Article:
A recent case in the Upper Tribunal: Lands Chamber provided information in respect of lease variations proposed pursuant to section 35 of the Landlord and Tenant Act 1987.
This section of the Act enables a party to a long lease to seek an order varying the provisions of the lease if the lease contains inadequate provisions relating to the repair and maintenance of the flat or building.
Compensation is often payable as a result of any ordered variation, calculated by reference to the harm suffered by the leaseholder, less a discount for the increased capital value in having a properly ordered lease.
- A basement flat tenant resisted an application to vary the service charge provisions in its Lease under section 35 to make it contribute towards the repairs to the structure of the building and the cost of the Landlord employing staff or agents.
- The Lease only required the Tenant to contribute towards the cost of external decoration.
- There were four flats in the building and the freehold was owned by the Tenants of the other three flats.
- The basement flat had its own entrance accessible by steps from the common frontage and it did not share any of the common parts of the building.
- All four leases contained different service charge provisions and there was not 100% recovery of any item of expenditure other than the buildings insurance.
- The Landlord sent a service charge demand to the Tenant containing various items arguably not included within 'external decoration'.
First Tier Tribunal (FTT)
The Tenant applied to the FTT for an order as to whether a service charge was payable under the Lease. The Tenant submitted that many of the items included within its service charge demand could not be classed as external decoration.
At the same time the Landlord made a cross application to vary the terms of the Lease under section 35.
The FTT held that the Lease should be varied to provide for the Tenant to contribute one quarter of the cost of repair and renewal of the main structure of the building and the cost of any staff employed by the Landlord.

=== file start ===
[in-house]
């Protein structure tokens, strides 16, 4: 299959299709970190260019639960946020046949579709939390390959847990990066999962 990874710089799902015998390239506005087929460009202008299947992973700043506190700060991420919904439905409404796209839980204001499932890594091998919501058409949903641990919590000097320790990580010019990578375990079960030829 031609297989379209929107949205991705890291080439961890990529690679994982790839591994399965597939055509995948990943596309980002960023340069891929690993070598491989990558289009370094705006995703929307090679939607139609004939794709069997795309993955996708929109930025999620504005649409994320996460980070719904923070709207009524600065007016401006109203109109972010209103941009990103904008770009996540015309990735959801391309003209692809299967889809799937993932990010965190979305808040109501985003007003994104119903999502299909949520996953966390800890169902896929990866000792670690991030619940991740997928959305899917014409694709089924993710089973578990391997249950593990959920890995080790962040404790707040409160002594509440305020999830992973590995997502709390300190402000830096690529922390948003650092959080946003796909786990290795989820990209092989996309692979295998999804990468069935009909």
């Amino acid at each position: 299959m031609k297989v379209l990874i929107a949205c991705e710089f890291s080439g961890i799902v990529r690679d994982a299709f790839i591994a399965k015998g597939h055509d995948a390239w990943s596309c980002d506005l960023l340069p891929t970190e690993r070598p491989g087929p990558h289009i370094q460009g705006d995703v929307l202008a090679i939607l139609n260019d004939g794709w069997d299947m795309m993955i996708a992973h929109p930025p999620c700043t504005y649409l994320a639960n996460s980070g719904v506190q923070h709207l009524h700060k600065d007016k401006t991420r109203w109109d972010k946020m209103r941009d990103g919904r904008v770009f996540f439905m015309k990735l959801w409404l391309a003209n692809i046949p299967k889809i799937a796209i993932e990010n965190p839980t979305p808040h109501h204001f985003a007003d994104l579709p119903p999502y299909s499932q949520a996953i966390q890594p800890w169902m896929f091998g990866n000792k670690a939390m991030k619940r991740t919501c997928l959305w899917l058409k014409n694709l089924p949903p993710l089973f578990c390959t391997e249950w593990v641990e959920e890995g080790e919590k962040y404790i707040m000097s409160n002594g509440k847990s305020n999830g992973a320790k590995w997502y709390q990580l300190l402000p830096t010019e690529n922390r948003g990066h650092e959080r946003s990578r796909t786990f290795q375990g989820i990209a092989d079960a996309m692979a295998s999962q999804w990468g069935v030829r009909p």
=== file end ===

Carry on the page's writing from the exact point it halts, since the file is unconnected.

The Tenant appealed.
The Tenant argued that there was nothing unsatisfactory about the different tenants paying the different proportions of the expenses as they were merely subject to different contractual provisions that did not appear to cause any difficulty in interpretation or application. The building was in good repair and the other tenants made good the shortfall in the service charge, which was not a large amount.
The Upper Tribunal allowed the appeal.
Although it acknowledged the badly drafted leases and the difficulty involved in determining whether a particular item constituted repair or the external painting, the Lease was not unsatisfactory within the meaning of section 35.
Matters for consideration
The case highlights that for an order for variation to be made, there must be evidence of an actual problem. The purpose of section 35 is not to allow the FTT update old leases or standardise poorly drafted leases.
There was no evidence of any actual problem in this case – the service charge provision was unusual but was not affecting the proper management of the building and the service charge shortfall paid by the other tenants was not a material sum.
Had the application been made in response to a specific service charge collection issue involving larger sums, it would be interesting to see how the outcome would have differed.
The case highlights the need for taking careful advice prior to making or responding to any application made under section 35. It is also important to be aware that there may be alternative routes to achieving variation i.e. where the building is not being properly managed or a statutory lease extension is proposed.